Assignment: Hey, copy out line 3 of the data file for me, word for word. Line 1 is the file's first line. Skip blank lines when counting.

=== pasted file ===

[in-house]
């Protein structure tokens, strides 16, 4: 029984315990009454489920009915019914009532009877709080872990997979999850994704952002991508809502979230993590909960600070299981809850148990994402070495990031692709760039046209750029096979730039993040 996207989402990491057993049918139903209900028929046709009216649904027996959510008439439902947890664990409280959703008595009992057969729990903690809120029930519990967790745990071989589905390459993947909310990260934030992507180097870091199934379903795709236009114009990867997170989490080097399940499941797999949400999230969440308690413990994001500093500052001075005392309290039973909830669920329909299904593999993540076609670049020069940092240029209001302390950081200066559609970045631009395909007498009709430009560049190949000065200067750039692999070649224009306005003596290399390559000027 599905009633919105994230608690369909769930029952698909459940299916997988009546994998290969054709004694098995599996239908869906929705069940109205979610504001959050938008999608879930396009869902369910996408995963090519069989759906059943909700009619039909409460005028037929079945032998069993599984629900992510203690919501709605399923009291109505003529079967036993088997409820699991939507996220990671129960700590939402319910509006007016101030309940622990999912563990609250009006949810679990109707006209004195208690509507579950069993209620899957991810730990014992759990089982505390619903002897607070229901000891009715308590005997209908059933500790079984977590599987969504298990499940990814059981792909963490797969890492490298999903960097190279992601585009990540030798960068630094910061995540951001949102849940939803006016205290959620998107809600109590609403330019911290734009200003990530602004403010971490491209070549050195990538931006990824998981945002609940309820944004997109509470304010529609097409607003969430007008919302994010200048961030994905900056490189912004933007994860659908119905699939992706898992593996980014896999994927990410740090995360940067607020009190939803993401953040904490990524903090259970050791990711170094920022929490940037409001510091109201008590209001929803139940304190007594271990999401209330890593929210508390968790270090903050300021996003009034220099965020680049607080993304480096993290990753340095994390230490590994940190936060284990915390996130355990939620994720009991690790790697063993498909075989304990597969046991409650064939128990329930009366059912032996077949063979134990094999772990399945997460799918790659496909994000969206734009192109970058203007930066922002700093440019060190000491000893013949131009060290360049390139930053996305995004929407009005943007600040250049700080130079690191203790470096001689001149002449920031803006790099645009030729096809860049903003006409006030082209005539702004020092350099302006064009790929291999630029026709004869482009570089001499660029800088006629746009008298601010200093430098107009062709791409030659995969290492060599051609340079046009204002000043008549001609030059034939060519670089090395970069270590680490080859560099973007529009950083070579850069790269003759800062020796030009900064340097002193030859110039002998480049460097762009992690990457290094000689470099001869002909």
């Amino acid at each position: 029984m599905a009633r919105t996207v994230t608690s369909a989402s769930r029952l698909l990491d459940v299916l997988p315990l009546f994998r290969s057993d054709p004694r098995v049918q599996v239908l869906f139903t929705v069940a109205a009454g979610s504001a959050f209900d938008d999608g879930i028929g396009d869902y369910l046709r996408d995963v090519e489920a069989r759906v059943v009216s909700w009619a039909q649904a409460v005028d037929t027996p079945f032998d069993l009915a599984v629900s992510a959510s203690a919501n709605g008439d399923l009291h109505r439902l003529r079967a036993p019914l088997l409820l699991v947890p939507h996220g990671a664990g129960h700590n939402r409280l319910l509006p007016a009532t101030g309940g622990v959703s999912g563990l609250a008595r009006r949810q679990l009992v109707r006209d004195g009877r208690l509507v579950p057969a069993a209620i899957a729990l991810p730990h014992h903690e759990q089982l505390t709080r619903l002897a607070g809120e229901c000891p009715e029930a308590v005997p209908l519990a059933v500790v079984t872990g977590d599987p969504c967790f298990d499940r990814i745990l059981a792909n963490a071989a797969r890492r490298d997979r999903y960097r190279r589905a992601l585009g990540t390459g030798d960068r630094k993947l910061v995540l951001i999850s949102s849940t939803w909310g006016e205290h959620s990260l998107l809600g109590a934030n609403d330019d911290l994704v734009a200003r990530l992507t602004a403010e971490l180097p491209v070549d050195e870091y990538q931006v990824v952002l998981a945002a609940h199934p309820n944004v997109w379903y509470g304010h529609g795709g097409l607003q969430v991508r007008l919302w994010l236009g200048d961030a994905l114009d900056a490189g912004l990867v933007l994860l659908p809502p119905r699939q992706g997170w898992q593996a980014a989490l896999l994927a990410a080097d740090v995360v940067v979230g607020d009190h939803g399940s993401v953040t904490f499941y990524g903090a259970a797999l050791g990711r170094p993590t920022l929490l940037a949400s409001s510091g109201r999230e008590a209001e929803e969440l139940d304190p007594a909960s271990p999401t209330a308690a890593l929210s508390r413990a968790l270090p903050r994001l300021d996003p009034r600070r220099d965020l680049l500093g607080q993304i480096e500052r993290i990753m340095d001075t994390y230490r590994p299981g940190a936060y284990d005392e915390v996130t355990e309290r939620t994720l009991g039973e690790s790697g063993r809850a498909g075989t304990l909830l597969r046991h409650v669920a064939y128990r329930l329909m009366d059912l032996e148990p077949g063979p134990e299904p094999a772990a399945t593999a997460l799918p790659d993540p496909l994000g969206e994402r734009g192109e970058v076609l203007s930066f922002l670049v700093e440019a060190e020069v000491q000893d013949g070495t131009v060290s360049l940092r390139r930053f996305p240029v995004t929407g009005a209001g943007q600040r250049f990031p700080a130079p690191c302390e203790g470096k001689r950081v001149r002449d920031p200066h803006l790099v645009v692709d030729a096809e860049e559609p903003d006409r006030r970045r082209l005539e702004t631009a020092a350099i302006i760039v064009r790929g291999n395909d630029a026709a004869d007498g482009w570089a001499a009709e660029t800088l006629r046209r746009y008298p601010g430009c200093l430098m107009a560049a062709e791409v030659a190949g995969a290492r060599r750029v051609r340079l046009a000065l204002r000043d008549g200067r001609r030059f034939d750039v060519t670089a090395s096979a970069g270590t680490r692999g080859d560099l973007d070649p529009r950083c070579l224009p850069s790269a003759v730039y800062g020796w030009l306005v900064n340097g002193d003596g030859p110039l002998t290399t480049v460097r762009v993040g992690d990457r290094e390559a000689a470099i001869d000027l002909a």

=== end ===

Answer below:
């Amino acid at each position: 029984m599905a009633r919105t996207v994230t608690s369909a989402s769930r029952l698909l990491d459940v299916l997988p315990l009546f994998r290969s057993d054709p004694r098995v049918q599996v239908l869906f139903t929705v069940a109205a009454g979610s504001a959050f209900d938008d999608g879930i028929g396009d869902y369910l046709r996408d995963v090519e489920a069989r759906v059943v009216s909700w009619a039909q649904a409460v005028d037929t027996p079945f032998d069993l009915a599984v629900s992510a959510s203690a919501n709605g008439d399923l009291h109505r439902l003529r079967a036993p019914l088997l409820l699991v947890p939507h996220g990671a664990g129960h700590n939402r409280l319910l509006p007016a009532t101030g309940g622990v959703s999912g563990l609250a008595r009006r949810q679990l009992v109707r006209d004195g009877r208690l509507v579950p057969a069993a209620i899957a729990l991810p730990h014992h903690e759990q089982l505390t709080r619903l002897a607070g809120e229901c000891p009715e029930a308590v005997p209908l519990a059933v500790v079984t872990g977590d599987p969504c967790f298990d499940r990814i745990l059981a792909n963490a071989a797969r890492r490298d997979r999903y960097r190279r589905a992601l585009g990540t390459g030798d960068r630094k993947l910061v995540l951001i999850s949102s849940t939803w909310g006016e205290h959620s990260l998107l809600g109590a934030n609403d330019d911290l994704v734009a200003r990530l992507t602004a403010e971490l180097p491209v070549d050195e870091y990538q931006v990824v952002l998981a945002a609940h199934p309820n944004v997109w379903y509470g304010h529609g795709g097409l607003q969430v991508r007008l919302w994010l236009g200048d961030a994905l114009d900056a490189g912004l990867v933007l994860l659908p809502p119905r699939q992706g997170w898992q593996a980014a989490l896999l994927a990410a080097d740090v995360v940067v979230g607020d009190h939803g399940s993401v953040t904490f499941y990524g903090a259970a797999l050791g990711r170094p993590t920022l929490l940037a949400s409001s510091g109201r999230e008590a209001e929803e969440l139940d304190p007594a909960s271990p999401t209330a308690a890593l929210s508390r413990a968790l270090p903050r994001l300021d996003p009034r600070r220099d965020l680049l500093g607080q993304i480096e500052r993290i990753m340095d001075t994390y230490r590994p299981g940190a936060y284990d005392e915390v996130t355990e309290r939620t994720l009991g039973e690790s790697g063993r809850a498909g075989t304990l909830l597969r046991h409650v669920a064939y128990r329930l329909m009366d059912l032996e148990p077949g063979p134990e299904p094999a772990a399945t593999a997460l799918p790659d993540p496909l994000g969206e994402r734009g192109e970058v076609l203007s930066f922002l670049v700093e440019a060190e020069v000491q000893d013949g070495t131009v060290s360049l940092r390139r930053f996305p240029v995004t929407g009005a209001g943007q600040r250049f990031p700080a130079p690191c302390e203790g470096k001689r950081v001149r002449d920031p200066h803006l790099v645009v692709d030729a096809e860049e559609p903003d006409r006030r970045r082209l005539e702004t631009a020092a350099i302006i760039v064009r790929g291999n395909d630029a026709a004869d007498g482009w570089a001499a009709e660029t800088l006629r046209r746009y008298p601010g430009c200093l430098m107009a560049a062709e791409v030659a190949g995969a290492r060599r750029v051609r340079l046009a000065l204002r000043d008549g200067r001609r030059f034939d750039v060519t670089a090395s096979a970069g270590t680490r692999g080859d560099l973007d070649p529009r950083c070579l224009p850069s790269a003759v730039y800062g020796w030009l306005v900064n340097g002193d003596g030859p110039l002998t290399t480049v460097r762009v993040g992690d990457r290094e390559a000689a470099i001869d000027l002909a």